Nearly every conversation with Huyền, my former (and, who knows, future) online Vietnamese teacher, throws up new linguistic surprises.
The other day, I asked her if she would mind translating a business letter into Vietnamese for me. She wouldn’t mind, she answered, but she wasn’t sure she could do it. Writing Vietnamese was not her strong suit.
I was absolutely gobsmacked. Here was a university-educated polyglot, an easy talker who runs her own successful little company – and she felt that writing her mother tongue, which she speaks every day with dozens of other native speakers, was not her strong suit? How on earth could that be?
‘Well, I’m perfectly fine with the spoken language, but written Vietnamese is quite different’, she said. ‘Much more formal.’ I realised I had actually experienced that myself: many times when I had learnt some new word, say sử dụng for ‘to use’, she would comment that, yeah, that’s correct, but it’s very formal. What we actually say is … upon which she’d teach me another word, sometimes similar (in this case dùng), sometimes entirely different. Of course, other languages too, including English, have their formal and informal registers, but it looks as if in Vietnamese, the abyss is particularly wide. (I’ve heard the same thing claimed about Tamil and Welsh.)
Anyway, Huyền was willing to give it a go. But when she sent her translation back a few days later, she suggested that I submit it to my other former Vietnamese teacher, Loan, for revision. She studies literature, and surely she would be better at this sort of language. Loan was happy to help, but as it turned out, she likewise felt that she lacked in skill: before sending her edited version back to me, she asked a university teacher for another revision.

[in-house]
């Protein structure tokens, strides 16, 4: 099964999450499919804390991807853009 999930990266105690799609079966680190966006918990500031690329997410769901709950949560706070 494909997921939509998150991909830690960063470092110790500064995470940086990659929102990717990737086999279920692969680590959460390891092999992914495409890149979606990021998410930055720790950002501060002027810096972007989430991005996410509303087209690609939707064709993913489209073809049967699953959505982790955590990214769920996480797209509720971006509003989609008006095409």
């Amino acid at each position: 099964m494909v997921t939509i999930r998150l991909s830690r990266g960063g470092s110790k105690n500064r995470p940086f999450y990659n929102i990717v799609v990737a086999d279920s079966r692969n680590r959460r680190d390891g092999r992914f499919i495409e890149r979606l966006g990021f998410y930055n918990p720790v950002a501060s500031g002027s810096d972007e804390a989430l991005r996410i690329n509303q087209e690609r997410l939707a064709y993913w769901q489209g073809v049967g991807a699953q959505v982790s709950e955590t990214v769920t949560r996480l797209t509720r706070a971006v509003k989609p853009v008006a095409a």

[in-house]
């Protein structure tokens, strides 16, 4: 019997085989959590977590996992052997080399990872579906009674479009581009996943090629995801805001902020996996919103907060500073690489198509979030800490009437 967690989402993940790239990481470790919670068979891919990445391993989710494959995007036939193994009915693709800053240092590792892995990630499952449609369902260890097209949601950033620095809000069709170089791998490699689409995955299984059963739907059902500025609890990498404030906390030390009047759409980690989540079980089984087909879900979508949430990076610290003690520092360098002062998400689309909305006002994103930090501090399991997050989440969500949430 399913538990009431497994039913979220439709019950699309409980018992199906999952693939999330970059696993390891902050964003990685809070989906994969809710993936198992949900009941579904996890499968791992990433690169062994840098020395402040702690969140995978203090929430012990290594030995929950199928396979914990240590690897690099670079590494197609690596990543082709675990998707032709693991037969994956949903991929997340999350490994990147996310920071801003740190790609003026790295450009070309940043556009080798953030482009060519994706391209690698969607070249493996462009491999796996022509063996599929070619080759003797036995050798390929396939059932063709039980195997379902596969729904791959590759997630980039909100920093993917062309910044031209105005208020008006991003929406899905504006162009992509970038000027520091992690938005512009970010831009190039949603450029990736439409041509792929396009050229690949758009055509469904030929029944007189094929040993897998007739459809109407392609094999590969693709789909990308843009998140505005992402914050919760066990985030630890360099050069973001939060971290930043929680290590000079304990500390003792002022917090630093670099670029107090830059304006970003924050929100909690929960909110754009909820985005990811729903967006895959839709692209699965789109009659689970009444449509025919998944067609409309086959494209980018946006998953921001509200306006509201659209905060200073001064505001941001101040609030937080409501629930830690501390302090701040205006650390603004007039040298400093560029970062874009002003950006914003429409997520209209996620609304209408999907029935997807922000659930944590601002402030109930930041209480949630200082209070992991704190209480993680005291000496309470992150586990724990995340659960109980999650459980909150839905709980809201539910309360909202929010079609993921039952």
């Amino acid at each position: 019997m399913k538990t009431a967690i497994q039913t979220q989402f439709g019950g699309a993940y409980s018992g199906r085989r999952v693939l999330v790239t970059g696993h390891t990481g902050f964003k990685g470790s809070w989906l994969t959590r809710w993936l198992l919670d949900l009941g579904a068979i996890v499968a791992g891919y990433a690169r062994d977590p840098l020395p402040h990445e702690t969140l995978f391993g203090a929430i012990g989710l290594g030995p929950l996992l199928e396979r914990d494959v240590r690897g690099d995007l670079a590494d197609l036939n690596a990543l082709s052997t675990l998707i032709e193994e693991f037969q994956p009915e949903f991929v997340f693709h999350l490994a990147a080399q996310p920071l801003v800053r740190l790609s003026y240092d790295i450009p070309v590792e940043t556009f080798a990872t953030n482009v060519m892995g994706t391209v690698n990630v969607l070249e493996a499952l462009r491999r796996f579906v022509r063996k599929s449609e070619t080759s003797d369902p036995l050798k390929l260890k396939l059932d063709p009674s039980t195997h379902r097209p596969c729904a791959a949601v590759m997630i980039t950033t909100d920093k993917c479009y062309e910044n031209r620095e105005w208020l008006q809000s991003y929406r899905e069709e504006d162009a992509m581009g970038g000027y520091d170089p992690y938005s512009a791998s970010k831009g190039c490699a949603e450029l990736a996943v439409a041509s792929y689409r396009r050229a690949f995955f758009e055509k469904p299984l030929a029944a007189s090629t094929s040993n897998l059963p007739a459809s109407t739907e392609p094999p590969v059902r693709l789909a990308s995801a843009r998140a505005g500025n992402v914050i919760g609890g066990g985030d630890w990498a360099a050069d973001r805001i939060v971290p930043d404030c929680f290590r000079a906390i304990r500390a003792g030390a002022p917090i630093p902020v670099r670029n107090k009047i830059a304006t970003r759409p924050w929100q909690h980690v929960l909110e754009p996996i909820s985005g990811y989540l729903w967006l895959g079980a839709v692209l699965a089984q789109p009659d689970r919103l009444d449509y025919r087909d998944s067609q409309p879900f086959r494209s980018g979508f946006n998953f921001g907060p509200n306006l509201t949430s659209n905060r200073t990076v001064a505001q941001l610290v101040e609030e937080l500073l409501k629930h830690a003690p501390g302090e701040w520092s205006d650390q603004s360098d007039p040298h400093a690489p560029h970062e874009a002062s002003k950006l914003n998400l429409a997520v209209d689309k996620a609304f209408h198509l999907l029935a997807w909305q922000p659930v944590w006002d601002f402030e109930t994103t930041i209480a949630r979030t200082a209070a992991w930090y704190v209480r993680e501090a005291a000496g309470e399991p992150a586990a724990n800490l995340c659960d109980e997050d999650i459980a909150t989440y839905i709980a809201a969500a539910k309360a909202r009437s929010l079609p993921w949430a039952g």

I probably have a more than presentable letter now, which suits me fine. But the whole thing gives me a lot of pause. What’s going on here? Why do well-educated Vietnamese people feel that writing an acceptable letter is beyond their competence? Is it because of a wide difference between the formal and the everyday – with companies insisting perhaps on all business correspondence being in the choicest style? Is it because Vietnamese culture frowns more deeply upon mistakes, linguistic and otherwise, than my egalitarian Dutch culture? Is it due to a wide linguistic gulf between young Vietnamese people – outward looking, speaking and studying in English – and the establishment of the older generations, who grew up during either the war or the austere, repressive socialism that held sway for a good decade thereafter? Or is it because of something else still? I don’t know; my gob hasn’t been unsmacked yet
In today’s Skype conversation between Huyền and myself (or ‘between me and Huyền’, as Vietnamese etiquette would have it), a fresh surprise came up. But that’s for the next blogpost. For now, let me just mention that she and I (I and she) will be giving a talk about her language at the Polyglot Conference in Ljubljana later this month: me in person, she on screen. The title: Ten Reasons to Learn Vietnamese (and Five to Regret It).